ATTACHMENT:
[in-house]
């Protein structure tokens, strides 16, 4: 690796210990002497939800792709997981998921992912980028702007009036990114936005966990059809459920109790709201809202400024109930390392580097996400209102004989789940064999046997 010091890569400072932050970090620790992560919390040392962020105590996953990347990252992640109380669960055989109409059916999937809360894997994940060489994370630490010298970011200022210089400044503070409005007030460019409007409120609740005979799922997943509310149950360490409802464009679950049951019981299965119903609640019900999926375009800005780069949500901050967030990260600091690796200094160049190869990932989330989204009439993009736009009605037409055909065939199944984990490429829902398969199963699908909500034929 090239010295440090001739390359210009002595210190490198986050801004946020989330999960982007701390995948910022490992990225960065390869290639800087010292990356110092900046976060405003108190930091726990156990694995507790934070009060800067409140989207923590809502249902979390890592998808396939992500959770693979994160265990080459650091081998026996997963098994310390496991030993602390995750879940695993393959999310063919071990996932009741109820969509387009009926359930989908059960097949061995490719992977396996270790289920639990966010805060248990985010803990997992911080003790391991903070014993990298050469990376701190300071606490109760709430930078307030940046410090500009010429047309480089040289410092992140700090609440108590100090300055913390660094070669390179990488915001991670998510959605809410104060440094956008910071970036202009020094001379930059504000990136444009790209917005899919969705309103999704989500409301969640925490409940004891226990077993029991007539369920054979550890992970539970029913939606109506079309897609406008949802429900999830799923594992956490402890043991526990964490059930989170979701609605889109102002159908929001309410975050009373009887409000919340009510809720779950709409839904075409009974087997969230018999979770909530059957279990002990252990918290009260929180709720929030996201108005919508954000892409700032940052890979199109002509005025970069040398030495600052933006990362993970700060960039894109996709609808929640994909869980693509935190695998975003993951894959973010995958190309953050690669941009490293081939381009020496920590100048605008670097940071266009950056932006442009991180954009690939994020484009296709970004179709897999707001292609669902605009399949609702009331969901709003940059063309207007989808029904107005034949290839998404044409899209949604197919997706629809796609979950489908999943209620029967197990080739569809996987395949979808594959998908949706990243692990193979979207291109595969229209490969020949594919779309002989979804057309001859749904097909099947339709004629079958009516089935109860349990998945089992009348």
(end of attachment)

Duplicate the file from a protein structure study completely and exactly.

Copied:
[in-house]
């Protein structure tokens, strides 16, 4: 690796210990002497939800792709997981998921992912980028702007009036990114936005966990059809459920109790709201809202400024109930390392580097996400209102004989789940064999046997 010091890569400072932050970090620790992560919390040392962020105590996953990347990252992640109380669960055989109409059916999937809360894997994940060489994370630490010298970011200022210089400044503070409005007030460019409007409120609740005979799922997943509310149950360490409802464009679950049951019981299965119903609640019900999926375009800005780069949500901050967030990260600091690796200094160049190869990932989330989204009439993009736009009605037409055909065939199944984990490429829902398969199963699908909500034929 090239010295440090001739390359210009002595210190490198986050801004946020989330999960982007701390995948910022490992990225960065390869290639800087010292990356110092900046976060405003108190930091726990156990694995507790934070009060800067409140989207923590809502249902979390890592998808396939992500959770693979994160265990080459650091081998026996997963098994310390496991030993602390995750879940695993393959999310063919071990996932009741109820969509387009009926359930989908059960097949061995490719992977396996270790289920639990966010805060248990985010803990997992911080003790391991903070014993990298050469990376701190300071606490109760709430930078307030940046410090500009010429047309480089040289410092992140700090609440108590100090300055913390660094070669390179990488915001991670998510959605809410104060440094956008910071970036202009020094001379930059504000990136444009790209917005899919969705309103999704989500409301969640925490409940004891226990077993029991007539369920054979550890992970539970029913939606109506079309897609406008949802429900999830799923594992956490402890043991526990964490059930989170979701609605889109102002159908929001309410975050009373009887409000919340009510809720779950709409839904075409009974087997969230018999979770909530059957279990002990252990918290009260929180709720929030996201108005919508954000892409700032940052890979199109002509005025970069040398030495600052933006990362993970700060960039894109996709609808929640994909869980693509935190695998975003993951894959973010995958190309953050690669941009490293081939381009020496920590100048605008670097940071266009950056932006442009991180954009690939994020484009296709970004179709897999707001292609669902605009399949609702009331969901709003940059063309207007989808029904107005034949290839998404044409899209949604197919997706629809796609979950489908999943209620029967197990080739569809996987395949979808594959998908949706990243692990193979979207291109595969229209490969020949594919779309002989979804057309001859749904097909099947339709004629079958009516089935109860349990998945089992009348």